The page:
Just a week later, the perfect couple walked in with the puppy. I thought they were visiting us but they were actually returning him. They said it wasn’t working out because he was not behaving in the store by staying behind the counter like their other dog. They said he was too hyper and they had changed their minds. I never felt so sick. I was floored. I took the puppy to the back, placed him in the kennel and started sobbing in shame.
I got up and called the other applicant to lie to her again. I told her the other application fell through and the puppy they wanted was available again. She had no animosity. She brought her family down the next day and that puppy went home. She regularly sent pictures of him with the family, loving life and thriving. I had made a poor judgement and while the puppy still had a happy ending, I had just gotten a crash course in compassion fatigue.
Compassion Needs to Extend To People Too
When did I become so full of myself? When did I lose my compassion? I was failing our animals, good people and setting a poor example for my staff. I did a reset and what happened next was, well, actually nothing monumental. I didn’t haphazardly hand out dogs and cats. I didn’t see a rise in returns. I didn’t get any complaints of animal abuse on our adopters. I didn’t see an increase of strays from animals turned loose. I started to treat people as I wanted to be treated myself; a concept we’re taught as children. I even stopped treating people looking to surrender like vermin and listened to their stories. Wasn’t I there to protect the animal first? I had to consider every scenario individually.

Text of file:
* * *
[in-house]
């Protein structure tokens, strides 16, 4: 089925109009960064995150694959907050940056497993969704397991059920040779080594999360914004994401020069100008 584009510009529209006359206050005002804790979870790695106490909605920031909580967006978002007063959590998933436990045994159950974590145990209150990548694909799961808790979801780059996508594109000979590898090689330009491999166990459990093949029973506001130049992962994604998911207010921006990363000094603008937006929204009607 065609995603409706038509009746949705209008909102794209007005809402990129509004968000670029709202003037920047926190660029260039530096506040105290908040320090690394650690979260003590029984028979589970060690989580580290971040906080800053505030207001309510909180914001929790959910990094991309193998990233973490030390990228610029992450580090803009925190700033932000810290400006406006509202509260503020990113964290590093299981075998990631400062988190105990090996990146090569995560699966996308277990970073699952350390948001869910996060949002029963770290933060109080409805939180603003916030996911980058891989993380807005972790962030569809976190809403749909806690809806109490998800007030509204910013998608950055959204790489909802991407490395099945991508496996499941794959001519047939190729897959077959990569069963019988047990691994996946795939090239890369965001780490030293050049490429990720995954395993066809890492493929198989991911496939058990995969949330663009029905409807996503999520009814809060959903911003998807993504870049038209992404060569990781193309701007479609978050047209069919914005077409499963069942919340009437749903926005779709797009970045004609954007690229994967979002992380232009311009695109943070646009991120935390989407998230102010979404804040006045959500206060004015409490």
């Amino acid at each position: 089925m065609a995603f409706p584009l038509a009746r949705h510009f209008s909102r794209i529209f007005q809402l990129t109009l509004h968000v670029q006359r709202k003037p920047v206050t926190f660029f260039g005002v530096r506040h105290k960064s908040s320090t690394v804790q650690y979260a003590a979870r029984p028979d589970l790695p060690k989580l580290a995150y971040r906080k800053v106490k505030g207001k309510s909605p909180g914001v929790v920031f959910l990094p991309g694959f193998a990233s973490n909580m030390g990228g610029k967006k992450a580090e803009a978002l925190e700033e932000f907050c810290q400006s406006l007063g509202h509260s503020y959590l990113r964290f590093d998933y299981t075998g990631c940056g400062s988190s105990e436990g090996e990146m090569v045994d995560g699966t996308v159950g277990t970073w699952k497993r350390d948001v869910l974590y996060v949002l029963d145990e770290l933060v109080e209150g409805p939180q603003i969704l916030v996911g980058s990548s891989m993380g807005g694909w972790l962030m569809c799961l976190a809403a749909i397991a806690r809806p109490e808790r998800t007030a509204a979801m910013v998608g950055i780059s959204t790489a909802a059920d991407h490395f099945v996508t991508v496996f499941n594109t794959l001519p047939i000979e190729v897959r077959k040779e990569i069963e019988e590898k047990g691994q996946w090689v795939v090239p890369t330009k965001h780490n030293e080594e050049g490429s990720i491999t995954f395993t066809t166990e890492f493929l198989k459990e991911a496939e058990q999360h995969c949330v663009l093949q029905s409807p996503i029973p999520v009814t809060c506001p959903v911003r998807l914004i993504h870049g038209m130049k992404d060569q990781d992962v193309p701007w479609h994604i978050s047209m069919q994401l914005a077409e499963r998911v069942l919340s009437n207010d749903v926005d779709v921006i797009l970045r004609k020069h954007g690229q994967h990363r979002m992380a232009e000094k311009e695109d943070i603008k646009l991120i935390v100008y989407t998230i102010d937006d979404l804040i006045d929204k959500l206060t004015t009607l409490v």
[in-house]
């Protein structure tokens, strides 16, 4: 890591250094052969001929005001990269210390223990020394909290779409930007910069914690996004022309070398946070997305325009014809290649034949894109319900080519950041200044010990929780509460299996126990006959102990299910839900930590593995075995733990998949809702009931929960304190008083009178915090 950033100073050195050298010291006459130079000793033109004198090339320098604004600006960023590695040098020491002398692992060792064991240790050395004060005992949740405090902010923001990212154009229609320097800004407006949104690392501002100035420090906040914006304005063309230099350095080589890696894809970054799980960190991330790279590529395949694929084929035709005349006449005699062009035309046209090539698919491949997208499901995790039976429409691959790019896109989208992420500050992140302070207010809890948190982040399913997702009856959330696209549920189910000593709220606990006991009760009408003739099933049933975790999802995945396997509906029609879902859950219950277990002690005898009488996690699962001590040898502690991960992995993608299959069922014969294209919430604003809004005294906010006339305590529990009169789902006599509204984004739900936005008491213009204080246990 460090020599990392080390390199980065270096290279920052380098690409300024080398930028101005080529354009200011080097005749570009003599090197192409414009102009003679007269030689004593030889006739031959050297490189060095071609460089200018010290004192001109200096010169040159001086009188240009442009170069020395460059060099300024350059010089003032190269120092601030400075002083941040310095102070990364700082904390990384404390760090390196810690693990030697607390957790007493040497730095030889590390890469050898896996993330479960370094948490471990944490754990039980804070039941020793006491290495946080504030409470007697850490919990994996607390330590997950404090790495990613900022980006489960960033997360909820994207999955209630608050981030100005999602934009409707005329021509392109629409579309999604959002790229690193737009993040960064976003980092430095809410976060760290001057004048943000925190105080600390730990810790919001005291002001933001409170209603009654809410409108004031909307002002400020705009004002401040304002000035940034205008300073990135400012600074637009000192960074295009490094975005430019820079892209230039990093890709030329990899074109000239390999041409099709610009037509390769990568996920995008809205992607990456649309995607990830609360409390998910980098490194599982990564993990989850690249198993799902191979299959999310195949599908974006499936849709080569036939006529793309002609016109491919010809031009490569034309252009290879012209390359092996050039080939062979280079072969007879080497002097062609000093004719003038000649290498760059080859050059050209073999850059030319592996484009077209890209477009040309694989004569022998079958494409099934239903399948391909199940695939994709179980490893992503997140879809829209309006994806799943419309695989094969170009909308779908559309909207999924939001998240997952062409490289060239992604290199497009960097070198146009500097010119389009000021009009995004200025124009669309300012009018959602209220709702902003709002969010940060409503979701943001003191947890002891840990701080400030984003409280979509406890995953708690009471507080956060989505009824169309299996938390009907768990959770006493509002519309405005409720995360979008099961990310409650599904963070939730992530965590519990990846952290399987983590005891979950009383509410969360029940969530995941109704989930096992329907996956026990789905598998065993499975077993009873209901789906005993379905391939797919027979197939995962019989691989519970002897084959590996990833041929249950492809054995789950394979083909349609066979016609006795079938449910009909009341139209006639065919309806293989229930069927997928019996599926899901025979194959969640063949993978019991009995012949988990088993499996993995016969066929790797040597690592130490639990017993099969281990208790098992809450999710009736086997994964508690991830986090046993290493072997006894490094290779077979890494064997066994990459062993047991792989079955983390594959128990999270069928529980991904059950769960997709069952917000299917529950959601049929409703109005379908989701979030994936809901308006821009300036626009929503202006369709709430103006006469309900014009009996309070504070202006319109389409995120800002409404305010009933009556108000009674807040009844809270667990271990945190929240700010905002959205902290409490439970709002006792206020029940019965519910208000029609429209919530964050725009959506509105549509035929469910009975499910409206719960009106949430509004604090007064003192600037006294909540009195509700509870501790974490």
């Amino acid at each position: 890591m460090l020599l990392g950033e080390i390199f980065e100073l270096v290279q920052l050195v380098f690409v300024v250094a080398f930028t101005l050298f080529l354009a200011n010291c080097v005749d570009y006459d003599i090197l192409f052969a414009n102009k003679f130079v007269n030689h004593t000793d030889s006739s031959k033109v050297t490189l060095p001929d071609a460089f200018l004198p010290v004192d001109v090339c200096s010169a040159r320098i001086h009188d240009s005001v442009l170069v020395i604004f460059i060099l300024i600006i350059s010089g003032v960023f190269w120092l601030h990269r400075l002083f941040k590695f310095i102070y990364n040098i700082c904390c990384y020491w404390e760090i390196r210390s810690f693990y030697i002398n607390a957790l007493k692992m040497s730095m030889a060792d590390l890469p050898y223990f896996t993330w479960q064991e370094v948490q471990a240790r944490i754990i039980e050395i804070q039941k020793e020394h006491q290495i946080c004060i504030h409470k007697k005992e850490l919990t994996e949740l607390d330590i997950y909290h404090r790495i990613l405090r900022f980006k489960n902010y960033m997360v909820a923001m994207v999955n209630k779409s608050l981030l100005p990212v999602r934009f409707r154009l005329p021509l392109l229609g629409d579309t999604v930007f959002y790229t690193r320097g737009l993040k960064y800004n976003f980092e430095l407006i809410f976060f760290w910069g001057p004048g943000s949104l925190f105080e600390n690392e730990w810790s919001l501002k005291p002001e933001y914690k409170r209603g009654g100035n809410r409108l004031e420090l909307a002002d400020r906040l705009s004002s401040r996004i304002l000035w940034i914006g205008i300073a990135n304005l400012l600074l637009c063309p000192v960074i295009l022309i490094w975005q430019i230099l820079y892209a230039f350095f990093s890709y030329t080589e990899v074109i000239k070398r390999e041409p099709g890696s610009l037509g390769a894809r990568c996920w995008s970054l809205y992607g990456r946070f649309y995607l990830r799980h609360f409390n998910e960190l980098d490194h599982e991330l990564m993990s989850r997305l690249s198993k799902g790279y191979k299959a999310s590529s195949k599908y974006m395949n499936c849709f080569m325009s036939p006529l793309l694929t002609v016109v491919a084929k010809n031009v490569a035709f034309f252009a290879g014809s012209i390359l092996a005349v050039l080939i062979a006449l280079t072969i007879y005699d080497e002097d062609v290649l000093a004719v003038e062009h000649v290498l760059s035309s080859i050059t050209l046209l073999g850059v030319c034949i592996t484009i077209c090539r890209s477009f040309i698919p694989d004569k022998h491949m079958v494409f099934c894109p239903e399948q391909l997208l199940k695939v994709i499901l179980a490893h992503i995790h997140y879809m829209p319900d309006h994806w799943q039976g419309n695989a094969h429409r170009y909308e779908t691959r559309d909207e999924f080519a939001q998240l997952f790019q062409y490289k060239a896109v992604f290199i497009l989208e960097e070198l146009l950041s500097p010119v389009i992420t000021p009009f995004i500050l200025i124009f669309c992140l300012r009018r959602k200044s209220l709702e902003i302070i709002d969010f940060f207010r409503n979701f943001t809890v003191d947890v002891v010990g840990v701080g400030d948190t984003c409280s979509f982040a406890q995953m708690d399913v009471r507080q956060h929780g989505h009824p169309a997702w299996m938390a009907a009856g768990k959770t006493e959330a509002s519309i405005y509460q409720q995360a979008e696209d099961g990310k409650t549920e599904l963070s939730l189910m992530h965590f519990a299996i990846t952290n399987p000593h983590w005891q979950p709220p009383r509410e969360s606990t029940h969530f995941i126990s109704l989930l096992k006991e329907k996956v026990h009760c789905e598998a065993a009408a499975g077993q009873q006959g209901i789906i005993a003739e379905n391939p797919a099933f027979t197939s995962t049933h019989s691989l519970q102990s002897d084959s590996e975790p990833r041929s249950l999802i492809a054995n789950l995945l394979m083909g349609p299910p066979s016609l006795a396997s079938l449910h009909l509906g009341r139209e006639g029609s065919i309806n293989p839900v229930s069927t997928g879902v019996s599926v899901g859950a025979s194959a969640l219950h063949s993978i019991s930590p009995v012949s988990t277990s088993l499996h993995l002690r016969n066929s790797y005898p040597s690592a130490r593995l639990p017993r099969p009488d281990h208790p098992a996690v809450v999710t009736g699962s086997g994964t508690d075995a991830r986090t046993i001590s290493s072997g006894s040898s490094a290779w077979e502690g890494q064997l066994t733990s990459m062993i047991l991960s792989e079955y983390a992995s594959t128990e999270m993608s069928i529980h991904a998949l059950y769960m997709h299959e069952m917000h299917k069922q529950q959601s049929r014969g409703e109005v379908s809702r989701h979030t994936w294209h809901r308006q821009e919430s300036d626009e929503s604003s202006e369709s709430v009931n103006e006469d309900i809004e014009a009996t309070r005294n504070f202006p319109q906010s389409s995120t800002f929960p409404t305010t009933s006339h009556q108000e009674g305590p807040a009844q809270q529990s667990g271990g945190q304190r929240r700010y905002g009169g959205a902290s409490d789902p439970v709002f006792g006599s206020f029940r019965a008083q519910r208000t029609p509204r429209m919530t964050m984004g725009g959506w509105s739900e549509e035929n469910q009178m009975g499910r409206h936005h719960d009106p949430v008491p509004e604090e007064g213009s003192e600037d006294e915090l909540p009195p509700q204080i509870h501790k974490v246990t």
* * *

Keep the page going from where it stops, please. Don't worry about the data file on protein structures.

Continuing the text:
I’m not proud of the stories I shared. It just brings me back to the post my online friend made. Is it possible that a suddenly annoying applicant is reacting to our behavior? Is it possible someone with no volunteer experience needs your help to learn? It’s so hard for those of us in rescue not to lose our patience because we’ve heard it all and nothing surprises us anymore. We see the crossposts, we read about animal abuse and there’s a never ending population in need of our help. Most people in rescue don’t receive any payment for what they do. Shelter workers are underpaid. Yet somehow, we keep on keeping on.
I would gladly give up what I do for lack of work. In this field, however, that is highly unlikely.
Originally published on thedodo.com
The views and opinions expressed in this article are those of the author and do not necessarily reflect the position of the DrAndyRoark.com editorial team.
About the Author
Julie LeRoy is a former animal control officer and shelter animal care manager who is also a children’s book author.